All morning my children correct me. Every time I say Australia Day, they remind me it is Invasion Day. It is their world, and they represent the huge cultural changes that are coming. However, in the end, the two concepts get mixed up in my head and I end up referring to Australian Invasion Day which seems oddly tautological. the closer I get to thinking about it, the more it disappears into smoke.
We begin the day searching for an old pool at Fishermans Beach near Port Kembla. A path leads down the hill to the beach, and on this day, a stream of troubadours pull carts laden with music, beer, food, and water down the hill. A young man ahead flashes us a smile that is louder than all the music. He dances down the hill with the cart, sometimes the cart takes the lead, and sometimes him. An Australian Invasion Day pas de deux.
We walk into a brilliant picture when we arrive on the beach. The sun is right above, at the point where no shadows are cast. We seem to have stumbled into a scene on a film set, and the director has shouted action on a large multi-cultural scene where everyone – no matter what shape or size – has a role to play. One large group plays cricket, another plays soccer, and children turn towards the water. Sons, dads, mothers, daughters, grandparents, friends, and partners move in an enormous dance of fun across the whole beach. This is the best of pictures of Australia on Australian Invasion Day.
Perhaps the scene blinds us because we cannot find the pool. Or perhaps the pool has left the scene, tired of playing second fiddle to a beach.
Our eyes blinking, we head south to continue pool hunting. We arrive at Kiama Harbour, a pretty stretch of water capped at either end headland by a pool – Pheasants Point Baths and the Blowhole Point Rock Pool. There we will meet our merry band of friends – Deborah Hill, Peter Tonkin, and Ellen Woolley.
It is undeniably romantic to swim from one pool to another. When you can stand at one pool and can see the other across a calm bay, you should take the opportunity and dive in. I don’t know these waters well, however, so I decide that exiting across the rocks close to either pool could be treacherous. We decide instead to swim at Pheasants Point then walk to Blowhole Point. We head off on our little pilgrimage – no less dear because it is short.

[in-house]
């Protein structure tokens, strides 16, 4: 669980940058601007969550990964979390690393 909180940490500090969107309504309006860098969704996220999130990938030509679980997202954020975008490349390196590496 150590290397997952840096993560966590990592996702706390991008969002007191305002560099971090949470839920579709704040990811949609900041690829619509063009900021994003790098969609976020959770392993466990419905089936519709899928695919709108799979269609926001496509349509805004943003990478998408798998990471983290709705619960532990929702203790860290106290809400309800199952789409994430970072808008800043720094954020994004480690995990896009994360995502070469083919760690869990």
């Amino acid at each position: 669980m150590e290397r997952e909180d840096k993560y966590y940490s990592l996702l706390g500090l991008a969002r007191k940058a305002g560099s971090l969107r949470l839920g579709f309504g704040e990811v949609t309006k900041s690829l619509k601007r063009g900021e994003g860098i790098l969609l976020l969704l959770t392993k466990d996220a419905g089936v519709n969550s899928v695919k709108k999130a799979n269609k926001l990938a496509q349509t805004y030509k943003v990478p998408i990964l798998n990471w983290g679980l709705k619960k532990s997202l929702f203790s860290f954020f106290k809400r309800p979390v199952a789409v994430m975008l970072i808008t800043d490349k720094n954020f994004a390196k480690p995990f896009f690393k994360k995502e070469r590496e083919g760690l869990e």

Both are good pools, but Blowhole Point has the edge. Natural rock formations make up most of the pool so it is full of nooks and crannies to explore. I most like the moss green platforms that are below the waterline. You can sit on them or, better still, stand up and dive into the water over and again. You relish the moment when your body enters the water, moving from one world into another.
As I laze around this old pool two helicopters power past. One carries the Australian flag, and the other the Aboriginal flag. Lying in the water, watching the two flags soar around the shore, I am suffused by hope. How sweet it is to see the two flags play together in the sky on this Australian Invasion Day.
Later, in the car, my children point out how the Australian flag was demonstrably larger than the Aboriginal flag and we debate why that was. My children think it just shows a lack of care. When two flags of different sizes turned up, no one who mattered thought that it mattered. I defend those in charge. This was not deliberate. It was just done without thinking it through.
The words turn in my head. Without thinking. Unthinking. Without thought. Thoughtless.
Truthfully, lying in the water watching the sky I had seen the disparity but had not wanted to acknowledge it. I didn’t want to tamp down my happy, hopeful feelings about a coming together on Australian Invasion Day. But under the all-seeing eye of the Australian sun, nothing can be hidden.